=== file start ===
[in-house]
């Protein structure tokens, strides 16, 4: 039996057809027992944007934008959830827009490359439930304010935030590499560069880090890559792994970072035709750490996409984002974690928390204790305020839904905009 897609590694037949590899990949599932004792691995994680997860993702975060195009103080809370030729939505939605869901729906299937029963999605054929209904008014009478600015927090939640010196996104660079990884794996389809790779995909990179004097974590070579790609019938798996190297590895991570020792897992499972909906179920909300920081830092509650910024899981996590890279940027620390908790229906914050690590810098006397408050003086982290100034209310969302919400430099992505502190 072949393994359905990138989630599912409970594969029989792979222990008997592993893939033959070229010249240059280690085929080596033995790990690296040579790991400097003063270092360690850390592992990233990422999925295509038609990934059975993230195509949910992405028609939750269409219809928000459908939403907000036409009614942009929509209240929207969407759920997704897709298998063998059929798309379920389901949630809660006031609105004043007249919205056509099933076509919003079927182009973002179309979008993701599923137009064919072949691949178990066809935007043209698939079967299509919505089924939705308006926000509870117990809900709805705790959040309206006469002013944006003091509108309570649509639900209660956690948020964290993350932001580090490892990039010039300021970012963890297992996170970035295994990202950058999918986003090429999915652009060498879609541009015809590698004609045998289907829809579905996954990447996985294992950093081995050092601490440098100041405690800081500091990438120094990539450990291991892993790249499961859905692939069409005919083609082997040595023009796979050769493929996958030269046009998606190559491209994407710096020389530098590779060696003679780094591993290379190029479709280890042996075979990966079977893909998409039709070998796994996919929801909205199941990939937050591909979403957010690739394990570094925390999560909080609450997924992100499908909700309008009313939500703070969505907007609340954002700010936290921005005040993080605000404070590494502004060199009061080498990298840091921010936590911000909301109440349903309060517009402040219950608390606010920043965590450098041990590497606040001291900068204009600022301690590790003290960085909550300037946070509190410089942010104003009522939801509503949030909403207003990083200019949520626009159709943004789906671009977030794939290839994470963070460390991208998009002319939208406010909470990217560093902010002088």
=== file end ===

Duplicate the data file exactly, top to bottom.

[in-house]
């Protein structure tokens, strides 16, 4: 039996057809027992944007934008959830827009490359439930304010935030590499560069880090890559792994970072035709750490996409984002974690928390204790305020839904905009 897609590694037949590899990949599932004792691995994680997860993702975060195009103080809370030729939505939605869901729906299937029963999605054929209904008014009478600015927090939640010196996104660079990884794996389809790779995909990179004097974590070579790609019938798996190297590895991570020792897992499972909906179920909300920081830092509650910024899981996590890279940027620390908790229906914050690590810098006397408050003086982290100034209310969302919400430099992505502190 072949393994359905990138989630599912409970594969029989792979222990008997592993893939033959070229010249240059280690085929080596033995790990690296040579790991400097003063270092360690850390592992990233990422999925295509038609990934059975993230195509949910992405028609939750269409219809928000459908939403907000036409009614942009929509209240929207969407759920997704897709298998063998059929798309379920389901949630809660006031609105004043007249919205056509099933076509919003079927182009973002179309979008993701599923137009064919072949691949178990066809935007043209698939079967299509919505089924939705308006926000509870117990809900709805705790959040309206006469002013944006003091509108309570649509639900209660956690948020964290993350932001580090490892990039010039300021970012963890297992996170970035295994990202950058999918986003090429999915652009060498879609541009015809590698004609045998289907829809579905996954990447996985294992950093081995050092601490440098100041405690800081500091990438120094990539450990291991892993790249499961859905692939069409005919083609082997040595023009796979050769493929996958030269046009998606190559491209994407710096020389530098590779060696003679780094591993290379190029479709280890042996075979990966079977893909998409039709070998796994996919929801909205199941990939937050591909979403957010690739394990570094925390999560909080609450997924992100499908909700309008009313939500703070969505907007609340954002700010936290921005005040993080605000404070590494502004060199009061080498990298840091921010936590911000909301109440349903309060517009402040219950608390606010920043965590450098041990590497606040001291900068204009600022301690590790003290960085909550300037946070509190410089942010104003009522939801509503949030909403207003990083200019949520626009159709943004789906671009977030794939290839994470963070460390991208998009002319939208406010909470990217560093902010002088």